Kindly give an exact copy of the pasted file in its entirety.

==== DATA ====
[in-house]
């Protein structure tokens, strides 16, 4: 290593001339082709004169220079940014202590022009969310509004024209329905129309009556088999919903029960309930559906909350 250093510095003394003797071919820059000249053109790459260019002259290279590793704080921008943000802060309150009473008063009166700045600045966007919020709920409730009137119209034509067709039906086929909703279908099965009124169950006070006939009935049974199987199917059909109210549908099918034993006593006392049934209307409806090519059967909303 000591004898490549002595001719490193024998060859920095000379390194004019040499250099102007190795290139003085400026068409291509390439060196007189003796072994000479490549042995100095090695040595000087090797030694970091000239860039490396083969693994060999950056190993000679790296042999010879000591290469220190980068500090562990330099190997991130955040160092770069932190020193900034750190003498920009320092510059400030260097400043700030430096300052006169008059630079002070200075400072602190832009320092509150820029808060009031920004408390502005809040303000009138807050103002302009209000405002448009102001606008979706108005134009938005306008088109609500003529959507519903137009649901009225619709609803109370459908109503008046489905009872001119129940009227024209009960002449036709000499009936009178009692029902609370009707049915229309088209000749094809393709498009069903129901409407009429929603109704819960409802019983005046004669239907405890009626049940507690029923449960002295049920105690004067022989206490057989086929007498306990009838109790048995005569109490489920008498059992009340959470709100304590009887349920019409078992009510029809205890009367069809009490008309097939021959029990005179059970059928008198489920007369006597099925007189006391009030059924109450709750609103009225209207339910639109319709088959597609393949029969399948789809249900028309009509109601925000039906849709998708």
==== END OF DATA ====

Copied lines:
[in-house]
């Protein structure tokens, strides 16, 4: 290593001339082709004169220079940014202590022009969310509004024209329905129309009556088999919903029960309930559906909350 250093510095003394003797071919820059000249053109790459260019002259290279590793704080921008943000802060309150009473008063009166700045600045966007919020709920409730009137119209034509067709039906086929909703279908099965009124169950006070006939009935049974199987199917059909109210549908099918034993006593006392049934209307409806090519059967909303 000591004898490549002595001719490193024998060859920095000379390194004019040499250099102007190795290139003085400026068409291509390439060196007189003796072994000479490549042995100095090695040595000087090797030694970091000239860039490396083969693994060999950056190993000679790296042999010879000591290469220190980068500090562990330099190997991130955040160092770069932190020193900034750190003498920009320092510059400030260097400043700030430096300052006169008059630079002070200075400072602190832009320092509150820029808060009031920004408390502005809040303000009138807050103002302009209000405002448009102001606008979706108005134009938005306008088109609500003529959507519903137009649901009225619709609803109370459908109503008046489905009872001119129940009227024209009960002449036709000499009936009178009692029902609370009707049915229309088209000749094809393709498009069903129901409407009429929603109704819960409802019983005046004669239907405890009626049940507690029923449960002295049920105690004067022989206490057989086929007498306990009838109790048995005569109490489920008498059992009340959470709100304590009887349920019409078992009510029809205890009367069809009490008309097939021959029990005179059970059928008198489920007369006597099925007189006391009030059924109450709750609103009225209207339910639109319709088959597609393949029969399948789809249900028309009509109601925000039906849709998708």